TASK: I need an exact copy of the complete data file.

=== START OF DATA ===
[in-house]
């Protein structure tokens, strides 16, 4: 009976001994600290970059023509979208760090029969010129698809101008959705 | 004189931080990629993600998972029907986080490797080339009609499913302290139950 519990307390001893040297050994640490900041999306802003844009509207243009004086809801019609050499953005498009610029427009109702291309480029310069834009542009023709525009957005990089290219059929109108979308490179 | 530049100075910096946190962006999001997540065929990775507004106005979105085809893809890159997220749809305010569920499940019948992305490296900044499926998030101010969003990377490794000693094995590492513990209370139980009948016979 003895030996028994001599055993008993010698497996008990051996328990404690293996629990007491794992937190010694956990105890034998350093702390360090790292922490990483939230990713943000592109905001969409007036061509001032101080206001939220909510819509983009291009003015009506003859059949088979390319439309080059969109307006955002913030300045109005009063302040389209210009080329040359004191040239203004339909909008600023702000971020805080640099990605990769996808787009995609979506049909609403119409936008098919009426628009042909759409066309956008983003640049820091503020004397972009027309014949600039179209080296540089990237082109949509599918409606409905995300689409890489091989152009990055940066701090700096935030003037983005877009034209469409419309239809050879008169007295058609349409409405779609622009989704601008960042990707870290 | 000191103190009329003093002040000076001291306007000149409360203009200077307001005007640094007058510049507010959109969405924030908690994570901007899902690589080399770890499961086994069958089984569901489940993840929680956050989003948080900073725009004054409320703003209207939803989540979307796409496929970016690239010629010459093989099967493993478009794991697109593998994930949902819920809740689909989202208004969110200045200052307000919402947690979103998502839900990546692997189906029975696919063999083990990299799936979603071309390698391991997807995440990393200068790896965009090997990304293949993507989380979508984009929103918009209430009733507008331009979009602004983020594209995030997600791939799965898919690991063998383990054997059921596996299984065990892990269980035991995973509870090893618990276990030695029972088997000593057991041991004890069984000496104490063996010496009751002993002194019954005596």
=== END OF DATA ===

[in-house]
């Protein structure tokens, strides 16, 4: 009976001994600290970059023509979208760090029969010129698809101008959705 | 004189931080990629993600998972029907986080490797080339009609499913302290139950 519990307390001893040297050994640490900041999306802003844009509207243009004086809801019609050499953005498009610029427009109702291309480029310069834009542009023709525009957005990089290219059929109108979308490179 | 530049100075910096946190962006999001997540065929990775507004106005979105085809893809890159997220749809305010569920499940019948992305490296900044499926998030101010969003990377490794000693094995590492513990209370139980009948016979 003895030996028994001599055993008993010698497996008990051996328990404690293996629990007491794992937190010694956990105890034998350093702390360090790292922490990483939230990713943000592109905001969409007036061509001032101080206001939220909510819509983009291009003015009506003859059949088979390319439309080059969109307006955002913030300045109005009063302040389209210009080329040359004191040239203004339909909008600023702000971020805080640099990605990769996808787009995609979506049909609403119409936008098919009426628009042909759409066309956008983003640049820091503020004397972009027309014949600039179209080296540089990237082109949509599918409606409905995300689409890489091989152009990055940066701090700096935030003037983005877009034209469409419309239809050879008169007295058609349409409405779609622009989704601008960042990707870290 | 000191103190009329003093002040000076001291306007000149409360203009200077307001005007640094007058510049507010959109969405924030908690994570901007899902690589080399770890499961086994069958089984569901489940993840929680956050989003948080900073725009004054409320703003209207939803989540979307796409496929970016690239010629010459093989099967493993478009794991697109593998994930949902819920809740689909989202208004969110200045200052307000919402947690979103998502839900990546692997189906029975696919063999083990990299799936979603071309390698391991997807995440990393200068790896965009090997990304293949993507989380979508984009929103918009209430009733507008331009979009602004983020594209995030997600791939799965898919690991063998383990054997059921596996299984065990892990269980035991995973509870090893618990276990030695029972088997000593057991041991004890069984000496104490063996010496009751002993002194019954005596």